Hi, I need to discover if a TIFF image was previously saved as JPEG.
I tested a DNG file saved a TIFF, reopened, saved a JPEG quality 11, closed and reopened and saved as TIFF again.
JPEGsnoop report No SOI marker found in fwd search.
Can I do this.
 To detect that a TIFF image was previously saved as JPEG, it may be best to perform an analysis of JPEG blocking compression artifacts (there are some free utilities on the web that can do this). This will look for discontinuities around the block boundaries (usually 8x8 or 16x8 pixels in size). Unless the TIFF file has embedded a JPEG file within it, you probably won't be able to use JPEGsnoop to locate anything within it.
 I have been trying to learn how to decode the header information in a JPEG by reading the raw hex and have only met with partial success. It seems like from what I have read that it should be possible to find the width and height in pixels of an image.

I stumbled onto your site and you seem to reference this a few times, but I could not find the information. Any help you could provide would be most appreciated.
 If you are trying to locate the image dimensions from within a hex editor, you can try searching for 0xFFC0 and then skip the next three bytes. Following that are two 16-bit values, the first for the height and the second for the width.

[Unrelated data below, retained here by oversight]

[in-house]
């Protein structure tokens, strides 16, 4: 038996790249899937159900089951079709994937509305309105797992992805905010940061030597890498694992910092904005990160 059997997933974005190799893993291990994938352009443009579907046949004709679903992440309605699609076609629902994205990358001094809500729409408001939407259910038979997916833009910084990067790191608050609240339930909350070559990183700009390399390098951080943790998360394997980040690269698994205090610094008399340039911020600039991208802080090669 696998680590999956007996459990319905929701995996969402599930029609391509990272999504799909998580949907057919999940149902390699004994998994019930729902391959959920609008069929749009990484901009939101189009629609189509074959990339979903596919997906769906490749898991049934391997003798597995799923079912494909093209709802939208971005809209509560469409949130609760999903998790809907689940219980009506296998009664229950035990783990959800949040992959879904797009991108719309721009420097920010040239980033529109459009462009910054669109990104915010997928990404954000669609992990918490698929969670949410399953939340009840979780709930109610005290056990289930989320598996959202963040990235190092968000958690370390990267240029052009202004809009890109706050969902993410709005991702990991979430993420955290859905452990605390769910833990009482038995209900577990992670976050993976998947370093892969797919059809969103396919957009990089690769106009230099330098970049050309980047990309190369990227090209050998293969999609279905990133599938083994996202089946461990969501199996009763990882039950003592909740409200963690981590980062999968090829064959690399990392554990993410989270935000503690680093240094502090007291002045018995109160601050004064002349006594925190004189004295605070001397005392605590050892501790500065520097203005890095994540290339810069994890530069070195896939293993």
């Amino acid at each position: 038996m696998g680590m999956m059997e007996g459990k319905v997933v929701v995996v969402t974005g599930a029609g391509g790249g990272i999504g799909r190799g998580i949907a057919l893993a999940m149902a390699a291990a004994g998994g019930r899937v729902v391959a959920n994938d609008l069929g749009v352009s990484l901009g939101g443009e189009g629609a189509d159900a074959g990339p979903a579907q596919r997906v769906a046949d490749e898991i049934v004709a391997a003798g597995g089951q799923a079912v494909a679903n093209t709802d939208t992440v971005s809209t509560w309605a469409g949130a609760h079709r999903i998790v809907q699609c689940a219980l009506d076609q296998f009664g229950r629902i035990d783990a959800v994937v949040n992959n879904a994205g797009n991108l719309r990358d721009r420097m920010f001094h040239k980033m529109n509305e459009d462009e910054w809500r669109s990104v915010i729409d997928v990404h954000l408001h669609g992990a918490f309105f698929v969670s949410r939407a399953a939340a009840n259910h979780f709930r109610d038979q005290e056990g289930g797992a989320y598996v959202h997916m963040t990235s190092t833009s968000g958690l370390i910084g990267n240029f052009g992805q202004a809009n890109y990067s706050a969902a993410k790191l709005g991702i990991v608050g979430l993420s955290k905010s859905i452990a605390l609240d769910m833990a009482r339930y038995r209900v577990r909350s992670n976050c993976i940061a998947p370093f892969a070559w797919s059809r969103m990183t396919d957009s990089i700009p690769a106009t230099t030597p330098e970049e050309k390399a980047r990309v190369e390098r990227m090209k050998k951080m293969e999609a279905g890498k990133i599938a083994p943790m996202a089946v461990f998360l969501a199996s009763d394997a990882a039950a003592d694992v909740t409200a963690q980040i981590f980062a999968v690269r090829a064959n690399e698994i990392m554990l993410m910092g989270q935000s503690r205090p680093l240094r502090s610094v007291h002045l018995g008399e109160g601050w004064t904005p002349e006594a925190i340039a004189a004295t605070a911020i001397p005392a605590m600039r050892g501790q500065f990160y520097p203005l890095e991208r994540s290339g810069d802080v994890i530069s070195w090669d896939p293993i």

For example:
... 1A 1A FF C0 00 11 08 07 98 0A 20 03 ...
In the above, the height is 0x0798 (1944) and width is 0x0A20 (2592).

Have a look at JPEGsnoop as it should help you identify this and other related details.
 i'd really like to give snoop a try, but can't figger out how to install it. any instructions for us less-tech savvy operators?
 There's actually no installation required! Simply unzip the download, double-click on the application icon and then select an image to analyze. Or, you can drag a photo on top of the application icon to automatically load it.